County has emergency dilemma

David Cary

CANYON CITY - David Cary's recent resignation created a major problem for Grant County.

Cary, an 18-year county employee, submitted a letter of resignation from his position as Emergency Management and Bioterrorism Coordinator, Safety Officer and American's with Disabilities Act (ADA) Coordinator last week causing a dilemma for the Grant County Court and leaving a big hole to fill.

"His position was a hodgepodge of several jobs combined into one and we are going to have a problem finding a replacement," County Judge Dennis Reynolds said.

Chief among the problems is that the bioterrorism coordinator must also be a nurse.

"The position Cary was in paid a salary of $35,268 and with the current shortage of nurses in Oregon, you can't hire a nurse for that amount of money," Reynolds said.

Cary's resignation came after the County Court had granted him a four-month unpaid leave of absence for "personal reasons."

"He was having some personal problems and asked us for a six-month leave to get things straightened out," Reynolds said. "We gave him four (months) and told him as soon as he made a decision on what he wanted to do to let us know. Last week, he submitted his letter of resignation."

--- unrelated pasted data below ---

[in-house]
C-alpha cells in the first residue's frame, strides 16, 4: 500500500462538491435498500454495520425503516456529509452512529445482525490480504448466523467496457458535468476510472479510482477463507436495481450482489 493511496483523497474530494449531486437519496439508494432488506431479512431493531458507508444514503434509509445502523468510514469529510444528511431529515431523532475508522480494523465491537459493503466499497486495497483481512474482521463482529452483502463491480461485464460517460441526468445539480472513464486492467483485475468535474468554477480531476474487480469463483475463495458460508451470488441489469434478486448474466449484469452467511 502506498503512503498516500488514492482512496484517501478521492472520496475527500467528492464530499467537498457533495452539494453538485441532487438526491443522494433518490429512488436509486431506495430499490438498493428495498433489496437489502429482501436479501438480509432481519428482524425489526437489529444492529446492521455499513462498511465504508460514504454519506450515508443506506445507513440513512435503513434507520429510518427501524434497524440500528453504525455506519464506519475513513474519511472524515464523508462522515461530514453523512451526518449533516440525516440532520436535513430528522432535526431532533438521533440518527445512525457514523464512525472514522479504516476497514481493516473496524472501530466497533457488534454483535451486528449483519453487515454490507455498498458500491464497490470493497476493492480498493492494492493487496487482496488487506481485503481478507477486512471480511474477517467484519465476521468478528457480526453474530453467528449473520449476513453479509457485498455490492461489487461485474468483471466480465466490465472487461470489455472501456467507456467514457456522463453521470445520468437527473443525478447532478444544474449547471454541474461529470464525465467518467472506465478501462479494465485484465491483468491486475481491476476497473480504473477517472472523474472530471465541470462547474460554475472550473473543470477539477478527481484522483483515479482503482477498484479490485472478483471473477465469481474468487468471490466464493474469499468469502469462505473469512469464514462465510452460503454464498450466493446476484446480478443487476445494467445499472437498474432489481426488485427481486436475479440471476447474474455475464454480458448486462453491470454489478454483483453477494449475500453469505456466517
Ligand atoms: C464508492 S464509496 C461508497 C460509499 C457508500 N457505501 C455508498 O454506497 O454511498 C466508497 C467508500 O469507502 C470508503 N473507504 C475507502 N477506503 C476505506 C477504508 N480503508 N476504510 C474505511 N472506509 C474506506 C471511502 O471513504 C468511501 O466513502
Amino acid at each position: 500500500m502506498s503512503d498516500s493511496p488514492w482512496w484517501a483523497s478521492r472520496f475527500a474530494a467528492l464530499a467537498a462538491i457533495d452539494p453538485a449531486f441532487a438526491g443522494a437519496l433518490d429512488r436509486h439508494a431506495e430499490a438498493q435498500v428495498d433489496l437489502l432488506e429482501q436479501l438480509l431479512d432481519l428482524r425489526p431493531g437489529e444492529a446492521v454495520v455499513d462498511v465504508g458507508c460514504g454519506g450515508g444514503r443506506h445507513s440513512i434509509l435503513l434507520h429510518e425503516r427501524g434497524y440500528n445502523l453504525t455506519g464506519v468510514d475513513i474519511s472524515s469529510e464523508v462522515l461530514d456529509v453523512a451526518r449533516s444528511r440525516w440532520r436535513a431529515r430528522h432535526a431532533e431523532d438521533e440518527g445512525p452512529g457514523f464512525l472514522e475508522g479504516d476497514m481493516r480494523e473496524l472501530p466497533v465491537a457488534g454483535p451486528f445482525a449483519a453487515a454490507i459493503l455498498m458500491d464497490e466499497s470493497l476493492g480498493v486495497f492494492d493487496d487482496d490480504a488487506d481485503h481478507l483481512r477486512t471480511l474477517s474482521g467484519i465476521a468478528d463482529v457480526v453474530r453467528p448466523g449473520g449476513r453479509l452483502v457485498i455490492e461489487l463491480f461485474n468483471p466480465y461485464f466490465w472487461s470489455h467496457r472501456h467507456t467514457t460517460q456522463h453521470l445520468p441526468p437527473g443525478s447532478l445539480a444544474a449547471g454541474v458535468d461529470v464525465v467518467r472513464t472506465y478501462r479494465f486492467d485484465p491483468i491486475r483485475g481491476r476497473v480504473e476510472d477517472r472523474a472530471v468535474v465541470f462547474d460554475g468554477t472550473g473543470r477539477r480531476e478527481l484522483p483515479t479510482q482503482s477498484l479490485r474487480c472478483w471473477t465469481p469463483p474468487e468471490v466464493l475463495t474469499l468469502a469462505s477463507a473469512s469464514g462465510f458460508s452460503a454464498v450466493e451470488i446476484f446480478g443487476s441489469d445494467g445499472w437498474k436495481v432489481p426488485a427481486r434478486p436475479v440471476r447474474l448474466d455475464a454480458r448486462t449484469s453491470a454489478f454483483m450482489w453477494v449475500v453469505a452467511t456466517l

Reynolds said the county had a lot of time, money and training invested in Cary and the county is now "back to square one."

Cary was the emergency management coordinator and had the bioterrorism position included in his duties about a year ago.

"With his nurse's training, we felt he was a good fit for the position," Reynolds commented. "His job with the county was one which was always changing and new responsibilities being added."

Reynolds met with Sheriff Glenn Palmer and Karen Triplett from the Grant County Health Department to hammer out some kind of a job description for the position.

It's going to be difficult finding someone to fill Cary's position, Reynolds said. Triplett has been advertising for a part-time nurse, but can't find anyone who wants to take the job for the salary the county is able to pay.

"Realistically, we will probably be separating the positions," Reynolds said. "The Sheriff said he wanted to take over the emergency management duties as he said there were times when he was unable to contact Cary because he was out of town in training."

Cary, who had worked in several positions while employed by Grant County, will reportedly be moving to Redmond to continue his nursing career.

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